But after recharging your batteries, it's on with the tour. There's always more to see in this corner of Paris, and you won't be happy if you miss something special. For example, there's the site of the Bastille Prison. In a secular nation like France, the Place de la Bastille is as close as the country gets to a holy place. For centuries, it was the site of a notoriously brutal prison, which housed the critics of the absolute monarchy. On 14 July 1789, the revolutionaries "stormed" the jail, and within a year, it had been pulled to the ground. So the prison has gone, but it's not forgotten. The whole area serves as a national shrine to progress, from the July Column (which actually remembers a later revolution against the crown), to the modernist Bastille Opera, symbolically opened in 1989, 200 years after the prison closed.
After you've taken in the Place de la Bastille, it's surely time to dive back into the depths of Le Marais to uncover Paris' Jewish history. Jewish Parisians have lived in the area since the 13th century, and they still do so. To get to know the Jewish population, you'll have to enter the "Pletzl", as the area is known in Yiddish. Nowadays, if you head to the Place Saint-Paul, it more or less corresponds to the start of the Pletzl, and radiates along the Rue des Rosiers, and the Rue Pavée.
There are plenty of gems to be found, so take your time. There's the Agudath Hakehilot synagogue, which was blown up by the Nazis, then defiantly rebuilt. There's the Museum of Jewish Art and History on Rue de Temple. And then there's food. The Pletzl is the place to head for first-class Middle Eastern cuisine. Don't miss the kosher delicacies at L'As du Fallafel - its sandwiches are out of this world.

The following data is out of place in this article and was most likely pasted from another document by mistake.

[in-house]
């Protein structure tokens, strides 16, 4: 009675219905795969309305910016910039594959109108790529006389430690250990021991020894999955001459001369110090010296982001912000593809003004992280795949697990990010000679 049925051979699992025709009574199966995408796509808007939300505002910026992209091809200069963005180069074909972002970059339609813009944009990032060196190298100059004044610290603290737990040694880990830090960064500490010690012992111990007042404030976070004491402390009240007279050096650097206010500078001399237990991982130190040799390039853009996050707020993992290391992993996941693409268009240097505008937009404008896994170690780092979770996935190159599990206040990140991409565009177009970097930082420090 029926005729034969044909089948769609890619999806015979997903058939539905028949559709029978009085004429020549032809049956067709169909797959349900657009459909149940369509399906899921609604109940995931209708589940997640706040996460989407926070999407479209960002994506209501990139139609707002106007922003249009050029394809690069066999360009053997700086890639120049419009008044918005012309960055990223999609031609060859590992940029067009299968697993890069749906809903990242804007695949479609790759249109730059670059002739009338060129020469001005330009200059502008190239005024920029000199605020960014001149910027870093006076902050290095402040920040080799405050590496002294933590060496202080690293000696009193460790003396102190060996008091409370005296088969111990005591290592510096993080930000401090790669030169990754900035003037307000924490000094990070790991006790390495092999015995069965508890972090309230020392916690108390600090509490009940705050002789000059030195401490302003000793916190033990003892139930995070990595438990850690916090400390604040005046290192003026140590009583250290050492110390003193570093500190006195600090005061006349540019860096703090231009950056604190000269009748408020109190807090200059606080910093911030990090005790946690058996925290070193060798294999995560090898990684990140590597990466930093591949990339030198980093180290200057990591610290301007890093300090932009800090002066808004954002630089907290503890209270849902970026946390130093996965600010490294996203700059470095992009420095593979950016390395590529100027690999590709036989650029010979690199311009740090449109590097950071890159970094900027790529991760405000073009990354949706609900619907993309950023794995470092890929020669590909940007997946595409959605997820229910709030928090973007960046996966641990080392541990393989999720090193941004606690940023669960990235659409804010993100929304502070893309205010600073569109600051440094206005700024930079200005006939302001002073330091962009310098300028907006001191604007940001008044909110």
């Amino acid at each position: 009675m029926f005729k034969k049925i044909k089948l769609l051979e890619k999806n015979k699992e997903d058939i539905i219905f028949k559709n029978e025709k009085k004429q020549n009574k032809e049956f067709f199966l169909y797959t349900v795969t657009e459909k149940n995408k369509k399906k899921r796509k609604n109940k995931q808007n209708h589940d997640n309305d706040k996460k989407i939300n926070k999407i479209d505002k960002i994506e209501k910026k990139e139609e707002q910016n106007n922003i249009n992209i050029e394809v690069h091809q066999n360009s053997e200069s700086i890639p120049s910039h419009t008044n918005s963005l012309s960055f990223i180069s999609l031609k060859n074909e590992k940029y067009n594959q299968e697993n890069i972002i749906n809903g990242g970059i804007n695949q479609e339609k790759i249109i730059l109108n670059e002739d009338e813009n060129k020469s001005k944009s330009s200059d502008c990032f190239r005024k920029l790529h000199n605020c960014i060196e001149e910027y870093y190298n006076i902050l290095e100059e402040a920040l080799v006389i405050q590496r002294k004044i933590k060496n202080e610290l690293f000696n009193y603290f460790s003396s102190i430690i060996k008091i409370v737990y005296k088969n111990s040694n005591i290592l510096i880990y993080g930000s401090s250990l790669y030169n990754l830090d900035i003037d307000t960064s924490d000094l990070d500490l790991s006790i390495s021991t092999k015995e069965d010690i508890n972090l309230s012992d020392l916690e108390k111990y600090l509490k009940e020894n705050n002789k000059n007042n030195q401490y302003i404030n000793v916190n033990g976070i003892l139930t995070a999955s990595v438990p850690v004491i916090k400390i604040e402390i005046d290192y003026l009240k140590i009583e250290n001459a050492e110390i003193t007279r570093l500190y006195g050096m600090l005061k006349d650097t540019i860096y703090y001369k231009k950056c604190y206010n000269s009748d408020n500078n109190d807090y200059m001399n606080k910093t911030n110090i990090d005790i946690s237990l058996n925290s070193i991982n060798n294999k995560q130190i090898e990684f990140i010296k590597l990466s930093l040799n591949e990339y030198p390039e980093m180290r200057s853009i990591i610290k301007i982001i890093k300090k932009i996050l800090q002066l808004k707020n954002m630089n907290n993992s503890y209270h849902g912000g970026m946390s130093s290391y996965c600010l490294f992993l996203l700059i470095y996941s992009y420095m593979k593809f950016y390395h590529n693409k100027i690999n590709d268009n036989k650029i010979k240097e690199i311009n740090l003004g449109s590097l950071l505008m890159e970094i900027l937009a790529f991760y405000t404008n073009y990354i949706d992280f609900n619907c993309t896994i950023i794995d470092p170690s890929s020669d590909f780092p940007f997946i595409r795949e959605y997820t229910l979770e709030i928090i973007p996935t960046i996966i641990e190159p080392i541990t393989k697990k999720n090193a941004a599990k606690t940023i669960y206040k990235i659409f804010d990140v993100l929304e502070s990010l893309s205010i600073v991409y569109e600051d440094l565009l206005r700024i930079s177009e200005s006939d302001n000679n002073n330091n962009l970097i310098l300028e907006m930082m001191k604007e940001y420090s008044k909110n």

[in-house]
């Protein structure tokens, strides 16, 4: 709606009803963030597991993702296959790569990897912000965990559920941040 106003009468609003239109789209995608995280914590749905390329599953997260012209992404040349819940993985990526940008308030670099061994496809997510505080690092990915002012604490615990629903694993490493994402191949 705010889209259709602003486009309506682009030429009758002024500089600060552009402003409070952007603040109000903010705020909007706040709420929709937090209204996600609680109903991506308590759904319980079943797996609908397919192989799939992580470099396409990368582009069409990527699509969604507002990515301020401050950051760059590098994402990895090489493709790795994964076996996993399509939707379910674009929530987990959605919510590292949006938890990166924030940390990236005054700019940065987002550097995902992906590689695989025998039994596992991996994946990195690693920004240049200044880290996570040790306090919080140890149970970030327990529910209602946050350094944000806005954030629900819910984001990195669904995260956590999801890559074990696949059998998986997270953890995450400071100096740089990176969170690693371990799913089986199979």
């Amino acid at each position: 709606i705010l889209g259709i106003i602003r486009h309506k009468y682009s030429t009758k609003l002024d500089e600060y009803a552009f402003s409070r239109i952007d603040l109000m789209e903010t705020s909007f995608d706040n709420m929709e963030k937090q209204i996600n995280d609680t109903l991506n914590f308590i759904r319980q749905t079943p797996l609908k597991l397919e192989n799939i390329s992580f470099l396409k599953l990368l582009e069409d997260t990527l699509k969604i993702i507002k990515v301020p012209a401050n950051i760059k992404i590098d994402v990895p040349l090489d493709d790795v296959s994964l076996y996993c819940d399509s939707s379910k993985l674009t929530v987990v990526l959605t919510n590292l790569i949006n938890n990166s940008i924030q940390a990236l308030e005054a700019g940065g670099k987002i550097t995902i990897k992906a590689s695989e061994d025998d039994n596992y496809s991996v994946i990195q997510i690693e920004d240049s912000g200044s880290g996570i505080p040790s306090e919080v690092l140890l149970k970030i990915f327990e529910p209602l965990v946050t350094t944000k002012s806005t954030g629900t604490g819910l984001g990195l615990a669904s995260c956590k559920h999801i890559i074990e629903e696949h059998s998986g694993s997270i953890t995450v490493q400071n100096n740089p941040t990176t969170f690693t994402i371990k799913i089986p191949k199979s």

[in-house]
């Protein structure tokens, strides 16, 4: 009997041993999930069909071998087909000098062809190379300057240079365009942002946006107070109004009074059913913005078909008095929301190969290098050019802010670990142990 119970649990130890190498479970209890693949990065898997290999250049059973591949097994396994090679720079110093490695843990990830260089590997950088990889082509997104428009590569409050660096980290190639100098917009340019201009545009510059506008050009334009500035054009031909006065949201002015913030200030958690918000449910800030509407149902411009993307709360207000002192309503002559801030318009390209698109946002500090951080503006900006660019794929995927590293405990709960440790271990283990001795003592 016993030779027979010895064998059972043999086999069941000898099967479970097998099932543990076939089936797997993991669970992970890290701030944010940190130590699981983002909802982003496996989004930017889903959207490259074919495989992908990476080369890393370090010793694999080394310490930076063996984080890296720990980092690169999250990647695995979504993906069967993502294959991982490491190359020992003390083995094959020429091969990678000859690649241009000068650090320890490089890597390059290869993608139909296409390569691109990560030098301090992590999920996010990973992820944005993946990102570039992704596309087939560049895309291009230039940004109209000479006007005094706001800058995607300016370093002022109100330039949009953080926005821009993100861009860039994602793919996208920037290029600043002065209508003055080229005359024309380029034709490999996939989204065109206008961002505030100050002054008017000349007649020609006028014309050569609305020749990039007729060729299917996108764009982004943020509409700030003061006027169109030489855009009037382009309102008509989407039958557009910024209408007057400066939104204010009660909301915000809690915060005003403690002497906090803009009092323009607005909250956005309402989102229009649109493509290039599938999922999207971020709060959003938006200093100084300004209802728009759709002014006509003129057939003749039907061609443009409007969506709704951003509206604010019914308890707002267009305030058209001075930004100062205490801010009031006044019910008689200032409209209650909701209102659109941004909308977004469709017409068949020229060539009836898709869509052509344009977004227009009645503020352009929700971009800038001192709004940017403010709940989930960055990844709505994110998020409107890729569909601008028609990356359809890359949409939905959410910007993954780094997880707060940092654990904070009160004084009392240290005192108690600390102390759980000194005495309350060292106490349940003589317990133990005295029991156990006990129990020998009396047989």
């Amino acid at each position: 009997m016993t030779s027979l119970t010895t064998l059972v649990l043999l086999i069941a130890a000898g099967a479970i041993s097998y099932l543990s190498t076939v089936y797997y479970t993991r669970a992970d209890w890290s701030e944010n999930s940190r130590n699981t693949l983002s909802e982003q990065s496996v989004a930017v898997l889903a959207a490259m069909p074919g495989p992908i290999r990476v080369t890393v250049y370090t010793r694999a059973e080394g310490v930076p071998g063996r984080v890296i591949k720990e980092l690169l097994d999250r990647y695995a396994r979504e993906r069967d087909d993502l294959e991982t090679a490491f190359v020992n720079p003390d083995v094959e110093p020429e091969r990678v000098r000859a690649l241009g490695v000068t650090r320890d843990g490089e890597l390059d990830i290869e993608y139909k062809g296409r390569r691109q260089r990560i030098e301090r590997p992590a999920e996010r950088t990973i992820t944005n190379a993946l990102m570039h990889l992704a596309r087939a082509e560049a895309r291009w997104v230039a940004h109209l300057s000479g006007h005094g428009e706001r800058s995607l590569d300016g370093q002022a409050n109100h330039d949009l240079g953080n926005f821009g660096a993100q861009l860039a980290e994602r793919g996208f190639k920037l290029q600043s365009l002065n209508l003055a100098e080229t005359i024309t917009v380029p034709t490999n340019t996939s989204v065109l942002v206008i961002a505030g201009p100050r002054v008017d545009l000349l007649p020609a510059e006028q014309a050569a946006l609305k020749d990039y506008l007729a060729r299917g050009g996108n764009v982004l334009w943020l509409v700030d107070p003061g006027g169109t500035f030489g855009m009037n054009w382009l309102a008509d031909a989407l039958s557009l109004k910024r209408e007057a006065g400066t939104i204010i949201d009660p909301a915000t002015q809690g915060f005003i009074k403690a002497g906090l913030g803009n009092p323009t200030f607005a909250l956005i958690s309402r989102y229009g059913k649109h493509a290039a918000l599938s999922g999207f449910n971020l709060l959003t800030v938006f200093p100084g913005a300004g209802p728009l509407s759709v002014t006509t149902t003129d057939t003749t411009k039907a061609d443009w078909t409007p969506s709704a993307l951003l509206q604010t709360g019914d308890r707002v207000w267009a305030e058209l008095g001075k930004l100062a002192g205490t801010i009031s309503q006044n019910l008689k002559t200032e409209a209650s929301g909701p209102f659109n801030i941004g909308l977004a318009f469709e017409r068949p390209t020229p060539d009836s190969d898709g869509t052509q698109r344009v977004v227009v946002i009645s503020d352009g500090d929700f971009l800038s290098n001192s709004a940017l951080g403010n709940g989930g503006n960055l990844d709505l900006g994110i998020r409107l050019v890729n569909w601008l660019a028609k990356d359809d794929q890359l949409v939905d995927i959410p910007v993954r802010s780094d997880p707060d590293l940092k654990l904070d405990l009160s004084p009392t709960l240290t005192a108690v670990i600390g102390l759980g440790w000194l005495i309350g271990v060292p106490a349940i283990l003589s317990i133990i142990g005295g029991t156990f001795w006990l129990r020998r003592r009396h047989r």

Christianity also plays a big part in making Le Marais as special as it is, and the area is studded with exceptional churches. After seeing Notre Dame on the Île de la Cité, churches like the Jesuit Eglise Saint-Paul-Saint-Louis are a complete change of scene, with Baroque features instead of austere Gothic ones. The St-Gervais-et-St-Protais near the Hotel de Ville is similarly sublime, with its own Baroque flourishes and beautiful stained-glass windows, and an organ that has been graced by France's finest players (and still rings out for visitors today, so be there for a performance if you can).
However, religion isn't as dominant as it once was in Le Marais. Nowadays, it's all about pleasure. It's an area where pleasures of the senses take center stage, and dining is chief among them. We've already mentioned the kosher delights of L'As du Fallafel, but if you want some uncomplicated, delicious food, the Marché des Enfants Rouges is also a must-visit. In business since 1628, this covered market doubles up as a place to buy produce and a host for smaller hot food vendors. So leave some space in your belly before visiting.
As far as sit-down meals go, Le Marais Paris is right up there among Paris' finest neighborhoods. From decidedly upmarket places like Benoit, to down to earth Breton crêperies, bistros selling rustic classics, and astounding Asian-fusion eateries, you're sure to stumble upon outstanding eats.
Along with fine dining and street food, Le Marais has also blossomed as one of Paris' most dynamic nightlife destinations. So, after you've pounded the streets all day and gazed at every Picasso, why not start exploring the bars and clubs that give the quarter its bohemian feel? You may well be surprised by what's on offer. For instance, you won't find better caipirinhas than the ones at Wake Up Paris, and the packed-but-party-ready vibe of Le Piment is just what revelers need to get in the mood. You can pick up a swift, cheap beer at L'Art Brut, and end up - ready to dance the night away - at La Perle, the neighborhood's premier nightlife spot.
Le Marais Paris has something for everyone, from foodies to art fans, but what about its accommodation options? If you want to really uncover everything the area has to unfold, staying locally is essential, and thankfully there's no shortage of options. If you want to be right at the heart of the action, the Hotel Dupond Smith near Saint-Paul can't be better. The Villa Beaumarchais over by Place Vosges is a nice out-of-the-way alternative away from the crowds, while the Snob Hotel by Elegancia is conveniently situated for the Pompidou. But there are excellent accommodation options spread across Le Marais. Explore, compare, and pick one that meets all of your requirements. Whatever you choose, you'll find yourself in an enchanting part of the City of Light.